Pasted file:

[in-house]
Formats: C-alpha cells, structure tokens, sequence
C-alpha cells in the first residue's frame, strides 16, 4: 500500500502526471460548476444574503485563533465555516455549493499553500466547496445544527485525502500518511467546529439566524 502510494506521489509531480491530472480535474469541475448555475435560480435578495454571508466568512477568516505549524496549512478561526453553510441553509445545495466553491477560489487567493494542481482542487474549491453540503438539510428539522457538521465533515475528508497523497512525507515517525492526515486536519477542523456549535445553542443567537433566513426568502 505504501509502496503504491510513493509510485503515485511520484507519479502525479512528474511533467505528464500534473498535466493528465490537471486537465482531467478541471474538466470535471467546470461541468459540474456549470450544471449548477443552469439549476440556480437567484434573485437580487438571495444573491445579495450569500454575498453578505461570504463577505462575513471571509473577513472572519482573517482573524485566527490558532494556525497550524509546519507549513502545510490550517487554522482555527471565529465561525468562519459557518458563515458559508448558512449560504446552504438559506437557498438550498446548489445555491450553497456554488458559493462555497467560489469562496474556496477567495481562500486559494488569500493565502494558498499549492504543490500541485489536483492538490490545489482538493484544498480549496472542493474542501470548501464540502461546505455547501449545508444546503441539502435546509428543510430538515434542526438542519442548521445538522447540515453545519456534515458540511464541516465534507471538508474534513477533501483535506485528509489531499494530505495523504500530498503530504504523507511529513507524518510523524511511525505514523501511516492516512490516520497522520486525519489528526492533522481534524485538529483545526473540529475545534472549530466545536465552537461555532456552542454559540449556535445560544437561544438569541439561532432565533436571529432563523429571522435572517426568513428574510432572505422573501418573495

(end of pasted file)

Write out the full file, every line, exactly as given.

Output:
[in-house]
Formats: C-alpha cells, structure tokens, sequence
C-alpha cells in the first residue's frame, strides 16, 4: 500500500502526471460548476444574503485563533465555516455549493499553500466547496445544527485525502500518511467546529439566524 502510494506521489509531480491530472480535474469541475448555475435560480435578495454571508466568512477568516505549524496549512478561526453553510441553509445545495466553491477560489487567493494542481482542487474549491453540503438539510428539522457538521465533515475528508497523497512525507515517525492526515486536519477542523456549535445553542443567537433566513426568502 505504501509502496503504491510513493509510485503515485511520484507519479502525479512528474511533467505528464500534473498535466493528465490537471486537465482531467478541471474538466470535471467546470461541468459540474456549470450544471449548477443552469439549476440556480437567484434573485437580487438571495444573491445579495450569500454575498453578505461570504463577505462575513471571509473577513472572519482573517482573524485566527490558532494556525497550524509546519507549513502545510490550517487554522482555527471565529465561525468562519459557518458563515458559508448558512449560504446552504438559506437557498438550498446548489445555491450553497456554488458559493462555497467560489469562496474556496477567495481562500486559494488569500493565502494558498499549492504543490500541485489536483492538490490545489482538493484544498480549496472542493474542501470548501464540502461546505455547501449545508444546503441539502435546509428543510430538515434542526438542519442548521445538522447540515453545519456534515458540511464541516465534507471538508474534513477533501483535506485528509489531499494530505495523504500530498503530504504523507511529513507524518510523524511511525505514523501511516492516512490516520497522520486525519489528526492533522481534524485538529483545526473540529475545534472549530466545536465552537461555532456552542454559540449556535445560544437561544438569541439561532432565533436571529432563523429571522435572517426568513428574510432572505422573501418573495